Duress is similar to undue influence but involves the execution of a will under threat rather than under the influence of someone who is trying to win the testator’s favor. Challenging a will based on duress is also different from challenging a will based on undue influence in that it is not necessary to show that the testator was unaware of the circumstances surrounding the execution of his or her will. In order to prove that a testator signed his or her will under duress, an heir must show that: (i) the testator was threatened, and (ii) the testator believed that the person who made the threat was willing and able to commit the threatened act.

4. Forgery

In order to be enforceable, a will must be, “signed by the testator or signed in the testator’s name by some other individual in the testator’s presence and by the testator’s direction.” Any other signature is considered a forgery and renders the will unenforceable.

5. Failure to Meet Legal Requirements

A will can also be deemed invalid in South Carolina if it does not meet any of the other basic requirements for enforceability. These requirements include:

  • The will must be in writing (either in the form of a stand-alone document or a will accompanied by a separate list of assets to be distributed at the time of death); and,
  • The will must be executed in the presence of at least two individuals who, “witnessed either the signing[of the will] or the testator’s acknowledgment of the signature or of the will.”

6. Subsequent Will or Revocation

A will that is either replaced by a subsequent will or that is revoked by the testator is no longer valid. Oftentimes, family members will have access to an old version of a testator’s will and will be unaware that the version that they have has been revoked or replaced. When seeking to challenge a will based on the existence of a newer version, it is necessary to show that the newer version meets the legal requirements discussed above and that it was not executed under undue influence or duress.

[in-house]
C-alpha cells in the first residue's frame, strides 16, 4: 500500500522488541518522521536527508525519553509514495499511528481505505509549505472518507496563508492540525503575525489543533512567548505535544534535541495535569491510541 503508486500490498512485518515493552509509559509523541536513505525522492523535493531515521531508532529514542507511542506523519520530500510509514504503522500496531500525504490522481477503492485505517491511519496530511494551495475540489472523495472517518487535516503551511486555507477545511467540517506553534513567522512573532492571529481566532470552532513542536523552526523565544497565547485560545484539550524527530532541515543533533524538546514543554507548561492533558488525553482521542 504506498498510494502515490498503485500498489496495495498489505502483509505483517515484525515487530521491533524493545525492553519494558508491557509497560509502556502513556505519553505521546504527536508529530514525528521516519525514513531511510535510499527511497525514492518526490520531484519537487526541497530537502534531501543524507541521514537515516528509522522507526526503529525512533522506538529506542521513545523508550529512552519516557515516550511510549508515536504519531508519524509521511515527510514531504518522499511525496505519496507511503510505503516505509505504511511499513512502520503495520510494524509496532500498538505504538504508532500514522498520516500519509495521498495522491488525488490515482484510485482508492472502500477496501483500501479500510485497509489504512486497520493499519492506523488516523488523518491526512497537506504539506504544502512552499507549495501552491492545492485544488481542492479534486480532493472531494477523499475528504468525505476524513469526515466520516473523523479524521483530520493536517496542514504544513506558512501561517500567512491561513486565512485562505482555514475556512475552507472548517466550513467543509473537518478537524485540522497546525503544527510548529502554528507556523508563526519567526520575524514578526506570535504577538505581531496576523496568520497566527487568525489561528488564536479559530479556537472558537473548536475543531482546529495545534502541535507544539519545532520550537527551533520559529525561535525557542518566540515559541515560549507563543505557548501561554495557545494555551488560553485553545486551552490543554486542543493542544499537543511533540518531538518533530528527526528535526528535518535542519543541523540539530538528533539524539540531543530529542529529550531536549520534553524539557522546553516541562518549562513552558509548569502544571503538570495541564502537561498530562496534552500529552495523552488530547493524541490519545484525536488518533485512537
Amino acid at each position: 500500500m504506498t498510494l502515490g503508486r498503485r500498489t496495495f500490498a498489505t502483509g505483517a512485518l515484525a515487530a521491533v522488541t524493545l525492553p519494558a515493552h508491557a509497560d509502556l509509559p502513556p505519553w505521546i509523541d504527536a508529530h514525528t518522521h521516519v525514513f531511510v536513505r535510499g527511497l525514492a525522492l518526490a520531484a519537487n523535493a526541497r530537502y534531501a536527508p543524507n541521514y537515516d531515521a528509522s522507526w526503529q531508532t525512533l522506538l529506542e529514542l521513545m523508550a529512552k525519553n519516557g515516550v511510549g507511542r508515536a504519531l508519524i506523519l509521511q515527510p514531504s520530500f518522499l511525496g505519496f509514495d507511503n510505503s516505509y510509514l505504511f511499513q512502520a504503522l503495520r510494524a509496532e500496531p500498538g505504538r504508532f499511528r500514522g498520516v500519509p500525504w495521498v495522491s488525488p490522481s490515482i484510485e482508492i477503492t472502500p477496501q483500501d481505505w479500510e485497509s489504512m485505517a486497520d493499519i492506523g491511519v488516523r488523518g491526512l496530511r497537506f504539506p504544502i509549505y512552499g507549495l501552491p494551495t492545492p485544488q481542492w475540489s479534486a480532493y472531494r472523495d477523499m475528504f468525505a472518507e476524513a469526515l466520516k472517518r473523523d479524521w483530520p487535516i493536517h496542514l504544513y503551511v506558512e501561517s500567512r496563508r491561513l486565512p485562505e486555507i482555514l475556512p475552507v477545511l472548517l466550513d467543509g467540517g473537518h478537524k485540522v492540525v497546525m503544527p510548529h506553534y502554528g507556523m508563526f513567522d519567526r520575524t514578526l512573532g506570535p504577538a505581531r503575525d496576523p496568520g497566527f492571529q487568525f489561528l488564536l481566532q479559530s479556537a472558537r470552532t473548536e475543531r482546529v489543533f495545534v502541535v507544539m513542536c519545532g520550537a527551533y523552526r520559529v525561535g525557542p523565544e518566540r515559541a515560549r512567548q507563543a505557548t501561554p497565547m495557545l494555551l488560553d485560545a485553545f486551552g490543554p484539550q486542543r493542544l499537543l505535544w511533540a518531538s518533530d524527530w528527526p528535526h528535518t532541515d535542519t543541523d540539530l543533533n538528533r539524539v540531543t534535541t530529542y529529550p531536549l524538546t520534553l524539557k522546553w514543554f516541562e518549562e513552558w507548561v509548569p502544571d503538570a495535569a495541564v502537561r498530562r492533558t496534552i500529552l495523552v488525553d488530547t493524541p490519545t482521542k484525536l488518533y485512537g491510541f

An Alternative: Challenging the Personal Representative’s Conduct During Probate Administration

In some cases, it may not be necessary (or possible) to challenge the enforceability of the will itself. Instead, heirs may be able to protect their interests by challenging the personal representative’s conduct during probate. For example, if the personal representative fails to adequately preserve estate assets, or if the personal representative distributes assets to named beneficiaries without giving due to consideration to the rights of heirs not named in the will, then the heirs may have grounds to take legal action against the personal representative. Learn more about the rights and duties of personal representatives in South Carolina.

Speak with Summerville, SC Probate Lawyer Patrick R. Watts

Do you have questions about your legal rights as an heir in South Carolina? Do you need to take legal action in order to protect your share of a loved one’s estate? To speak with Summerville, SC probate lawyer Patrick R. Watts in confidence, call us at 843-851-7050 or request an appointment online today.